Legal briefing | Employment, Brexit, Immigration | 21 Dec 2018

Post-Brexit immigration: What will it look like?

Overview

The Government has released the long-awaited White Paper on its post-Brexit immigration policy. The White Paper sets out the proposed immigration regime that would apply from 1 January 2021.

The starting point is that EU free movement rules will end and the same rules which apply to non-EU nationals will apply to EU nationals from January 2021. This will fundamentally mean businesses being required to employ EU nationals under the sponsored Tier 2 visa route for skilled work. However, there will be some significant changes to the rules and requirements for sponsorship, given their wider scope. Some of the key highlights for employers from the proposals are:

  • The annual limit on the number of sponsored skilled work visas (Tier 2 General visas) will be removed.
  • Employers would no longer be required to carry out a resident labour market test in order to obtain a sponsored skilled work visa (Tier 2 General visa).
  • Employers would require a sponsor licence to employ both EU and non-EU nationals on sponsored skilled work visas but the Government is considering a 'tiered' system of sponsorship to ease the burden on employers who only require a licence for a small number of vacancies.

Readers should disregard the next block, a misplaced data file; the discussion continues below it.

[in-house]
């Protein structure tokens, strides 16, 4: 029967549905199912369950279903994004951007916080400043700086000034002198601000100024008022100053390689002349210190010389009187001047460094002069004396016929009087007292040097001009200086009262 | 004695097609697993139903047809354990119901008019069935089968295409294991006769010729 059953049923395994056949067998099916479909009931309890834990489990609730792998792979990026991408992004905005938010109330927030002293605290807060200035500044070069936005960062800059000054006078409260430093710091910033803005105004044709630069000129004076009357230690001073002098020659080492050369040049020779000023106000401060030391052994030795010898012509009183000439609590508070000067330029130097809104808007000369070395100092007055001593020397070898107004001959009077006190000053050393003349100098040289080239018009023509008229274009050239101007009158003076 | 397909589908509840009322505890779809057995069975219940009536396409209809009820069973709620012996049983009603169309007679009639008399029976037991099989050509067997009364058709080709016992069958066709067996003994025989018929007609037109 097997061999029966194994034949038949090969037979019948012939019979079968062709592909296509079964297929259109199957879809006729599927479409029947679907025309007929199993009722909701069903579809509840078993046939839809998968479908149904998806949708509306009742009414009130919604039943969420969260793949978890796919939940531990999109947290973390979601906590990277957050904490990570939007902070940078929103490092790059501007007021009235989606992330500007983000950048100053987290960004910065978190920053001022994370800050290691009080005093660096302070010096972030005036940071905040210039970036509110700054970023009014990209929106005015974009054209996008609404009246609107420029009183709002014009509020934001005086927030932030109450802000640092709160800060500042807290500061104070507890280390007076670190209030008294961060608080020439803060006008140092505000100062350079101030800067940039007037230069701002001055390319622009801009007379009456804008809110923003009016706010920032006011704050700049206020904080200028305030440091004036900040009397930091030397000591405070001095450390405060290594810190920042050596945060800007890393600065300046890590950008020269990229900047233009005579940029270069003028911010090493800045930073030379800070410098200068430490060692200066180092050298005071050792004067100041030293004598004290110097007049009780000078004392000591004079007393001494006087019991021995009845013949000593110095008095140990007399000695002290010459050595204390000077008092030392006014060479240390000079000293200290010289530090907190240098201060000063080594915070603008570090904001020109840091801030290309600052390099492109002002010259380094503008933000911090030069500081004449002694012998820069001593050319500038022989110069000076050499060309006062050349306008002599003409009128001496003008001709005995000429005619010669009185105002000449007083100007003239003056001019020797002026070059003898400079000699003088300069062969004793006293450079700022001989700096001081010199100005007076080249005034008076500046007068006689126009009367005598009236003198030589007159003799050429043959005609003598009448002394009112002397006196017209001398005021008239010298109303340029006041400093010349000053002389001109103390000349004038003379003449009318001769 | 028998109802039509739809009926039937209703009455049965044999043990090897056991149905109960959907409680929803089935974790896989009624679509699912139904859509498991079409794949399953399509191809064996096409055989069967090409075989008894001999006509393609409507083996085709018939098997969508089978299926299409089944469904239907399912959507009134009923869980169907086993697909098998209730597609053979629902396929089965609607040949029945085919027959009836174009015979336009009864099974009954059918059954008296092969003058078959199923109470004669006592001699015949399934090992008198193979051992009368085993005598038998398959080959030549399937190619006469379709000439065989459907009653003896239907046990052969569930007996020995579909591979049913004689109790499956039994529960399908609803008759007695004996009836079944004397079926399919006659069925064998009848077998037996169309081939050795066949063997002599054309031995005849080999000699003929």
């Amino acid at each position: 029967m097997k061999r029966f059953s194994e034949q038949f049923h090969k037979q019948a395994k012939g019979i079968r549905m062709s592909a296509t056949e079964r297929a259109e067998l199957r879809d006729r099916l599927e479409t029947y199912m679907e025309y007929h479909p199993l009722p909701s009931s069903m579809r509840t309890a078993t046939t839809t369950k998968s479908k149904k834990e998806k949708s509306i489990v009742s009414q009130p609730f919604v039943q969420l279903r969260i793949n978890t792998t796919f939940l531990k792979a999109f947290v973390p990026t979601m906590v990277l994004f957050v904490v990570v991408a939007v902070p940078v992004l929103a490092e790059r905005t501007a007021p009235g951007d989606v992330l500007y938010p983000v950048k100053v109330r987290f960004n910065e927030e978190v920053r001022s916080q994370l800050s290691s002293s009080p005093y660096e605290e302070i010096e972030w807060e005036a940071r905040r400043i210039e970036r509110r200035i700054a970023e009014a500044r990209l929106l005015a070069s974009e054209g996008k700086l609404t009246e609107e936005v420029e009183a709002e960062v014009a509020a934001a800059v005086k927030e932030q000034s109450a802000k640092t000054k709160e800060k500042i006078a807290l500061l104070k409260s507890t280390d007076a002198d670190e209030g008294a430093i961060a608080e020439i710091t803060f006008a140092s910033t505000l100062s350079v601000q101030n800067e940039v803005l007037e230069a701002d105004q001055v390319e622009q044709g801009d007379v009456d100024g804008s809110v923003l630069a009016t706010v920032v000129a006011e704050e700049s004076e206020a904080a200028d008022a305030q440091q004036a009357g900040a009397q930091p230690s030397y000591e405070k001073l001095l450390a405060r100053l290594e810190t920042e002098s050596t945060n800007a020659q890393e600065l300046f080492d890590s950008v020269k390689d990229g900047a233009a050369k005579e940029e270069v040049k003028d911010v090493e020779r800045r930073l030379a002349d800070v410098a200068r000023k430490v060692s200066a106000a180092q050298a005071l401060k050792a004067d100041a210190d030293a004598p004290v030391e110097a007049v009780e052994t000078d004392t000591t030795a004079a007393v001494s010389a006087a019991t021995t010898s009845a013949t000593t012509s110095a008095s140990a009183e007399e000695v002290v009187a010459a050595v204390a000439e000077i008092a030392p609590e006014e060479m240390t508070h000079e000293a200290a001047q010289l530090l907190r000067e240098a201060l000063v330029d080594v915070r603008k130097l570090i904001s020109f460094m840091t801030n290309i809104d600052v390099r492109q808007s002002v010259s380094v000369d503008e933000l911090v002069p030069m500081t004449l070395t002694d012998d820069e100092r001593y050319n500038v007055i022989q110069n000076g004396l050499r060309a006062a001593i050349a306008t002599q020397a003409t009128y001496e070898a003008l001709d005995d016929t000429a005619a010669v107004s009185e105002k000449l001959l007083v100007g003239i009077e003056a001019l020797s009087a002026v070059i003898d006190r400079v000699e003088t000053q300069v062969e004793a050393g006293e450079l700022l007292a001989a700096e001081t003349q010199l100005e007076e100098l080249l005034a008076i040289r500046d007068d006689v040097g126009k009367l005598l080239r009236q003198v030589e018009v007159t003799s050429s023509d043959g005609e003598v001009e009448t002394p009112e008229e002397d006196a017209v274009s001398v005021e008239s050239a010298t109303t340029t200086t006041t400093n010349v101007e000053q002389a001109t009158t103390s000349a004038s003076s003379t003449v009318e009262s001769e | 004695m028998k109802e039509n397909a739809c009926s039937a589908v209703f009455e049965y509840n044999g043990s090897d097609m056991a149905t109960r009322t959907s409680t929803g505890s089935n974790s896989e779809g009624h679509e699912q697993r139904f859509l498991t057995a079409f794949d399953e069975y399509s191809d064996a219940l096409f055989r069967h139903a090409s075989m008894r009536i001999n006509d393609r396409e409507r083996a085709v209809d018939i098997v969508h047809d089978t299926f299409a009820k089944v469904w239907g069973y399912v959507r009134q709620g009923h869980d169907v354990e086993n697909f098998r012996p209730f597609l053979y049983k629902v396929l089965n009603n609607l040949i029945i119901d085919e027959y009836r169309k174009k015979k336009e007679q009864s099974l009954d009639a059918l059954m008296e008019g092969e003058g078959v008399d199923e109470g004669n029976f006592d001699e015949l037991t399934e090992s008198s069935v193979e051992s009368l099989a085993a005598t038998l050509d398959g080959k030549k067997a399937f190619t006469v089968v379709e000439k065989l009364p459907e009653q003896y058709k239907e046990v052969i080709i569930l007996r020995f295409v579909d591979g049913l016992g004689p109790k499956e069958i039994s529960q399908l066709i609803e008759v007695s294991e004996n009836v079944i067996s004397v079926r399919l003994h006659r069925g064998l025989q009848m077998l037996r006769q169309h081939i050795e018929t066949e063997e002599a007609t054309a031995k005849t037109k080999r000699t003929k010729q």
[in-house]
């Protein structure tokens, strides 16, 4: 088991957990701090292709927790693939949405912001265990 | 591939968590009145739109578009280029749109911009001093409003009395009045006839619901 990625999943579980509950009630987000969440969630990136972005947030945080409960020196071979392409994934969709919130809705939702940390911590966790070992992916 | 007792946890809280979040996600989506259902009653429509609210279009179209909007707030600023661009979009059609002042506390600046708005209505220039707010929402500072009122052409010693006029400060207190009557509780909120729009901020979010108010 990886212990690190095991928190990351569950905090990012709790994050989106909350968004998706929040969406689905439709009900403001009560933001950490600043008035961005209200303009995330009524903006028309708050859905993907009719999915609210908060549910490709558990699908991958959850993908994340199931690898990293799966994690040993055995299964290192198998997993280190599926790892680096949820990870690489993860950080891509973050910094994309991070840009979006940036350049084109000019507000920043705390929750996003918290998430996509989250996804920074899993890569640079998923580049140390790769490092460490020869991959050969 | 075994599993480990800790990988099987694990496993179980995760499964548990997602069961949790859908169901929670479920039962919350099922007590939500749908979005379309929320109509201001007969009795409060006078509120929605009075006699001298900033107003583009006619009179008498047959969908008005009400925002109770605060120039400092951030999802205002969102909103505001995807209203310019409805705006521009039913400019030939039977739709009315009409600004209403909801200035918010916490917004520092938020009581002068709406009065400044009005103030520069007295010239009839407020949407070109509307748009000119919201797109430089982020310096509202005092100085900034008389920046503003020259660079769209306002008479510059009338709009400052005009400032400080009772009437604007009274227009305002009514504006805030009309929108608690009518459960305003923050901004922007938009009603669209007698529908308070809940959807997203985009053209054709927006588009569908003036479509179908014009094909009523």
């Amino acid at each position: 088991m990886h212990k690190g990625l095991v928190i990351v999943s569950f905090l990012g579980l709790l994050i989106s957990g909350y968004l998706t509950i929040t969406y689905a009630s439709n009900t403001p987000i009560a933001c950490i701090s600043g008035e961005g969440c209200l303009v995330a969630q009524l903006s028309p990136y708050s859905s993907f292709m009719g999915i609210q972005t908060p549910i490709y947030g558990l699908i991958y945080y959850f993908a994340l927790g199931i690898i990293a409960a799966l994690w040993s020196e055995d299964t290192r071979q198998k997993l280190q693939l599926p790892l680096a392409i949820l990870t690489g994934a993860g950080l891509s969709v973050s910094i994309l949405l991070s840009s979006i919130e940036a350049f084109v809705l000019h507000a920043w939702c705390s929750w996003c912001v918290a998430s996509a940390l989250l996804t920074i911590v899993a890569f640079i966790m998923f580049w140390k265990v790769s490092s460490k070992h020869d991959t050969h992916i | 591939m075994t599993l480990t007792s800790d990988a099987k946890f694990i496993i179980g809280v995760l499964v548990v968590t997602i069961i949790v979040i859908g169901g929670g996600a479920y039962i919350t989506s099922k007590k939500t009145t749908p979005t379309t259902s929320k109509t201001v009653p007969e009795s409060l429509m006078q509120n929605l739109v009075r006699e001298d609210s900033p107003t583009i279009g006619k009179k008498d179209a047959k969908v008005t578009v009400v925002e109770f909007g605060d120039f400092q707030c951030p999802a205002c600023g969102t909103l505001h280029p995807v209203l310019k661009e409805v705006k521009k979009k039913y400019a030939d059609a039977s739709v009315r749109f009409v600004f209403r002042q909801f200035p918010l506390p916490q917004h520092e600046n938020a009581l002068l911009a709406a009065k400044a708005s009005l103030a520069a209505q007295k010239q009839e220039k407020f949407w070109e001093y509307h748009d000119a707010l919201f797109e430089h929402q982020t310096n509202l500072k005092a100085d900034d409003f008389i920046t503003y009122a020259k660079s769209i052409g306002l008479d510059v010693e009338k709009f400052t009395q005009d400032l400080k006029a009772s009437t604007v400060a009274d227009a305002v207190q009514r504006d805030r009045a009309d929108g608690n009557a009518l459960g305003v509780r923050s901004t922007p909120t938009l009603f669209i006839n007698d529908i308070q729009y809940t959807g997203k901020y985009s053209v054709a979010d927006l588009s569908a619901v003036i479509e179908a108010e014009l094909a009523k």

• The skill level required for sponsored skilled work visas (Tier 2 General visas) will be lowered - currently these are for degree level or managerial roles only (although there would be no lowering of the current skill level required for intra company transfers from linked offices outside the UK).
  • The Government will consult with businesses about reducing the current minimum salary threshold of £30,000 for sponsored skilled work visas (Tier 2 General visas).
  • The current two-year Tier 5 (Youth Mobility) visa route is to be expanded to allow for a new UK-EU Youth Mobility Scheme visitors from EU27 countries would not require a visit visa in advance of travel, including business travel, and would be able to use e-gates for quick entry.
  • International students would be granted a six-month period to stay and work in the UK on completion of a master's or bachelor's degree in the UK.
  • There will be no dedicated route for unskilled labour but for a transitional period after Brexit, there will be a 12-month visa route for nationals of any skill level from specified low risk countries (with no option to extend, switch into other routes or bring dependants).
  • The EU Settlement Scheme will still apply to existing EU employees, who must apply by the deadline of either 31 December 2020 (in a 'no-deal' scenario) or by 30 June 2021 (under the Withdrawal Agreement) for more on these arrangements see our recent update.

While the changes will be welcomed by many employers, the lack of any dedicated route for unskilled labour will present challenges for employers in sectors such as hospitality, agriculture and manufacturing.

Should you have any queries regarding the impact of Brexit on your workforce, please speak to one of our Employment and Business Immigration specialists.

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